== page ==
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1 CHRONICLES 22:1-23:32 | ROMANS 3:9-31 | PSALM 12:1-8 | PROVERBS 19:13-14
The account of David’s reign continues. David is growing old in years, and is preparing his son, Solomon, to take over as king, and when he is still alive but very old, David appoints Solomon as the new king. David exhorts the leaders to support the new king, Solomon, in his efforts at building the Temple.
He says to them, “Is not the LORD your God with you? And has he not granted you rest on every side? For he has given the inhabitants of the land into my hands, and the land is subject to the LORD and to his people. 19 Now devote your heart and soul to seeking the LORD your God. Begin to build the sanctuary of the LORD God, so that you may bring the ark of the covenant of the LORD and the sacred articles belonging to God into the temple that will be built for the Name of the LORD.”
Also, there is special mention of the tribe of Levi who were entrusted with the priestly duties. The text summarizes these duties as follows, 28 The duty of the Levites was to help Aaron’s descendants in the service of the temple of the LORD: to be in charge of the courtyards, the side rooms, the purification of all sacred things and the performance of other duties at the house of God. 29 They were in charge of the bread set out on the table, the special flour for the grain offerings, the thin loaves made without yeast, the baking and the mixing, and all measurements of quantity and size. 30 They were also to stand every morning to thank and praise the LORD. They were to do the same in the evening 31 and whenever burnt offerings were presented to the LORD on the Sabbaths, at the New Moon feasts and at the appointed festivals. They were to serve before the LORD regularly in the proper number and in the way prescribed for them.
Even as we are reminded of the prescribed ways of conducting oneself, and of the manner of worship that was established during the time of the first covenant under the Law of Moses, we are now introduced to Paul’s views on the Law and those who attempt to observe it.
Turning to our reading in the book of Romans, we find Paul offering a straightforward theory on the value of the Law.
What is the Law? Whom does it apply to? How is it able to help us?
Good questions, these are, and Paul’s answer to them is as follows: 19 Now we know that whatever the law says, it says to those who are under the law, so that every mouth may be silenced and the whole world held accountable to God. 20 Therefore no one will be declared righteous in God’s sight by the works of the law; rather, through the law we become conscious of our sin.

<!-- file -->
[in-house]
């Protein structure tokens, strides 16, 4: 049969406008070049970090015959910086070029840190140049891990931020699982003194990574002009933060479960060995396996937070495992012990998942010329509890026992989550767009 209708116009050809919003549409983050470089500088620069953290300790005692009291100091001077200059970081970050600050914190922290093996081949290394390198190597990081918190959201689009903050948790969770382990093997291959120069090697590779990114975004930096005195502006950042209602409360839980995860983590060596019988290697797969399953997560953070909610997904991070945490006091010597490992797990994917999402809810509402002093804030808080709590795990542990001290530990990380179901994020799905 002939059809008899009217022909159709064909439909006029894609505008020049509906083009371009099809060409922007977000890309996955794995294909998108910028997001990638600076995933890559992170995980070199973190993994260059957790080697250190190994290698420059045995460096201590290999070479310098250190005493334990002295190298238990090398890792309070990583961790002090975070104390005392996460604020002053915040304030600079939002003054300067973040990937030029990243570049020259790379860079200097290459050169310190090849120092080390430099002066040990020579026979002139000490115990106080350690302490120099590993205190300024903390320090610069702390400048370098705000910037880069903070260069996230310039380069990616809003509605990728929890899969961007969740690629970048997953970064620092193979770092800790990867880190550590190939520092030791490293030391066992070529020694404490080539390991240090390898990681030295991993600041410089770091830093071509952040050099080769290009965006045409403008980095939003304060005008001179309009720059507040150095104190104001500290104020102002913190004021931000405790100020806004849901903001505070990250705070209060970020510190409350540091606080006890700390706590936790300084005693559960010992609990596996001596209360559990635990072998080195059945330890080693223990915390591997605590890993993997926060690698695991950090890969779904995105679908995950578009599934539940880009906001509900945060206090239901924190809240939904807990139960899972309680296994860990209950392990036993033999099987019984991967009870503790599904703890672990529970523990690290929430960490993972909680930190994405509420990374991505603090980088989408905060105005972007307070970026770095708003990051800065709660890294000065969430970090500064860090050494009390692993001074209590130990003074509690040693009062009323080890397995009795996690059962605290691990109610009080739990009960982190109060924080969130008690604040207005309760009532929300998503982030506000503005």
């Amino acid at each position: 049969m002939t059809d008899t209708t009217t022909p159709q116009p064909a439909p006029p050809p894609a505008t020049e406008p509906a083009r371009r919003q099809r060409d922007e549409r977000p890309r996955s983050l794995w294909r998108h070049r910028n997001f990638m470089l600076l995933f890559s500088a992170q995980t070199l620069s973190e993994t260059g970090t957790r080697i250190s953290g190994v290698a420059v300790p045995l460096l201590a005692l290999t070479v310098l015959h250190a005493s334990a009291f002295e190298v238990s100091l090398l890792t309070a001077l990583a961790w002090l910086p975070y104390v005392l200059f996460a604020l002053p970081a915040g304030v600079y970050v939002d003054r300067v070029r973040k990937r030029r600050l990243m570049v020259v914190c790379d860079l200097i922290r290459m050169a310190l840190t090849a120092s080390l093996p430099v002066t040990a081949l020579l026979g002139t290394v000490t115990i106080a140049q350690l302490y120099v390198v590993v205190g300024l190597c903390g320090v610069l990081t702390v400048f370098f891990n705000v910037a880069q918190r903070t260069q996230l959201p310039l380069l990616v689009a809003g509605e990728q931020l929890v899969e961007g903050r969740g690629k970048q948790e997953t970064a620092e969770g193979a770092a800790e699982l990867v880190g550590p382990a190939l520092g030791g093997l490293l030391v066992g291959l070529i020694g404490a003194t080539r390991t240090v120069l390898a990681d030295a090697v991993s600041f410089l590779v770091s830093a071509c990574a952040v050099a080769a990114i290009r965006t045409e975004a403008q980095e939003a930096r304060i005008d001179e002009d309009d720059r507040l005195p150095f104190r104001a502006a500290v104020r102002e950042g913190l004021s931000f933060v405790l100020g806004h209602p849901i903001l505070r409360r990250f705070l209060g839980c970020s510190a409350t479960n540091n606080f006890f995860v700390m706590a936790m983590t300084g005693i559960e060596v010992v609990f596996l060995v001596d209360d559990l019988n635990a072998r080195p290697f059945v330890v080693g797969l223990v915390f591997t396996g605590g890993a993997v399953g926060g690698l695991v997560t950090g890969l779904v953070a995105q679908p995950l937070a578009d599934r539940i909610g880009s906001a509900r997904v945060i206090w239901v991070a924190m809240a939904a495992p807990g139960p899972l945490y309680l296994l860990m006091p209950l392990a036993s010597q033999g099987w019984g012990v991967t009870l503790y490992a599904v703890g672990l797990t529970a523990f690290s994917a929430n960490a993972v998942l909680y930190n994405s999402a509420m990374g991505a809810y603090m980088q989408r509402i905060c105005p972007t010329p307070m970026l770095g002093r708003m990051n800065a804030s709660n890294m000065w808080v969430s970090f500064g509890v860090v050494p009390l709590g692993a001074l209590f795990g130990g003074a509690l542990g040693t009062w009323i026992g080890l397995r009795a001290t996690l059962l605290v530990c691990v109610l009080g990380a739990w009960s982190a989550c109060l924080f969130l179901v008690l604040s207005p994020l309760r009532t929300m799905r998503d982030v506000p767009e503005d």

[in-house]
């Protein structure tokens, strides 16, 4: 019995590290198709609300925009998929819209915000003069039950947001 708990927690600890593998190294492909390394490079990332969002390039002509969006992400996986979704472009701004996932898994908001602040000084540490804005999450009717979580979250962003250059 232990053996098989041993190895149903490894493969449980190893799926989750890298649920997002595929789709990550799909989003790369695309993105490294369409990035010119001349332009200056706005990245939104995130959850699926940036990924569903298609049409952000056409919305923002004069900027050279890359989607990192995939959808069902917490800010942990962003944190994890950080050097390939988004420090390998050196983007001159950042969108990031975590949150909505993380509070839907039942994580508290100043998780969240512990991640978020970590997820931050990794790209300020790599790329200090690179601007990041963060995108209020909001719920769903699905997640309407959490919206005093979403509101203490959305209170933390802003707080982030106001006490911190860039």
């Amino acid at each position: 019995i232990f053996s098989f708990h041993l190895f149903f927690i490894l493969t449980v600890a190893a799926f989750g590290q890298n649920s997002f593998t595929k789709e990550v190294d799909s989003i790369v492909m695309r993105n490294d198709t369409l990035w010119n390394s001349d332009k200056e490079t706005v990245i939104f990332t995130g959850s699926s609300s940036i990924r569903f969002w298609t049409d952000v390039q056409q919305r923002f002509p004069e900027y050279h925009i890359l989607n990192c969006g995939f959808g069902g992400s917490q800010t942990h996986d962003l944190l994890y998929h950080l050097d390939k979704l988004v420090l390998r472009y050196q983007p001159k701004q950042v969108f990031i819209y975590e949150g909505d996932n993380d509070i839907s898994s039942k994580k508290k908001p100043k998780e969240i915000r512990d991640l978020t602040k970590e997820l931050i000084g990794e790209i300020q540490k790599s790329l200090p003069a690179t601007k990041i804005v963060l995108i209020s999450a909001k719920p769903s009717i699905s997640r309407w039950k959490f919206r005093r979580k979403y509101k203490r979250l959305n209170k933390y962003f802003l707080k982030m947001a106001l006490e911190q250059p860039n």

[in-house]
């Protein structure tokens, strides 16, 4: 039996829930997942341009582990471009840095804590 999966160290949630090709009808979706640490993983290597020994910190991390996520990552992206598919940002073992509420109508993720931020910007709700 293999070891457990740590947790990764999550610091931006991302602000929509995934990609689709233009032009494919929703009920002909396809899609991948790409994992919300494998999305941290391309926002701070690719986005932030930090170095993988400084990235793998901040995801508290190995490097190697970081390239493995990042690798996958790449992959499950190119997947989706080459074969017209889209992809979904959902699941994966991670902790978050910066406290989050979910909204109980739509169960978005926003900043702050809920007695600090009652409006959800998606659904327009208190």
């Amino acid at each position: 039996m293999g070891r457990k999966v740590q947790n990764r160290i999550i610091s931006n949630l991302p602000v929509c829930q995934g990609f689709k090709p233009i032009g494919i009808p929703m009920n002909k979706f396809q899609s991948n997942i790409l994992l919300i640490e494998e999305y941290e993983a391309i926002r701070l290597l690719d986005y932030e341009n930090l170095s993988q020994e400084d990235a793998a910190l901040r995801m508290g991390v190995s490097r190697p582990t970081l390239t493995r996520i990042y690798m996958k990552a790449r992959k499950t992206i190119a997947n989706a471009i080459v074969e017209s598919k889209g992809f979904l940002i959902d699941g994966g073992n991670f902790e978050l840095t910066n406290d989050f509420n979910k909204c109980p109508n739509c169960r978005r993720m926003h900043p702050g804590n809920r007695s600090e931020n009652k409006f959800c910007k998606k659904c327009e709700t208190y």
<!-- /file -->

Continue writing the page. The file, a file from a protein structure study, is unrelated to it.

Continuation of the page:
And so, if the Law cannot be observed, how then can the Jew or even the Gentile achieve righteousness? Is it possible?
Yes, says Paul, it is, and this is how you do it: 21 But now apart from the law the righteousness of God has been made known, to which the Law and the Prophets testify. 22 This righteousness is given through faith in Jesus Christ to all who believe. There is no difference between Jew and Gentile, 23 for all have sinned and fall short of the glory of God, 24 and all are justified freely by his grace through the redemption that came by Christ Jesus. 25 God presented Christ as a sacrifice of atonement, through the shedding of his blood—to be received by faith.
Following this great truth that Paul so boldly expounds, he goes on to offer even more clarification to all his circumspect Jewish brethren who believe they are upholding the Law so well that they may feel a sense of superiority.
Paul explains that faith in the completeness of the sacrifice of Jesus Christ supersedes one’s best attempts at upholding the Law. He says this: 27 Where, then, is boasting? It is excluded. Because of what law? The law that requires works? No, because of the law that requires faith. 28 For we maintain that a person is justified by faith apart from the works of the law. 29 Or is God the God of Jews only? Is he not the God of Gentiles too? Yes, of Gentiles too, 30 since there is only one God, who will justify the circumcised by faith and the uncircumcised through that same faith. 31 Do we, then, nullify the law by this faith? Not at all! Rather, we uphold the law.
Turning next to our reading of the psalms, we find a description that David, the poet-king of Israel offers about the Lord Almighty’s words. It is foolish to even attempt a comparison of them to mere mortals, and therefore, the only appropriate response is to take note and marvel at the beauty of the description of our God. David says:
6 And the words of the LORD are flawless,
like silver purified in a crucible,
like gold refined seven times.
Finally, in the book of Proverbs, we find Solomon, the wise king of Israel, describe certain key human relationships—that of child to parent, and wife to husband. He writes:
13 A foolish child is a father’s ruin,
and a quarrelsome wife is like the constant dripping of a leaky roof.
14 Houses and wealth are inherited from parents,
but a prudent wife is from the LORD.
May God bless the reading and reflection of His Word.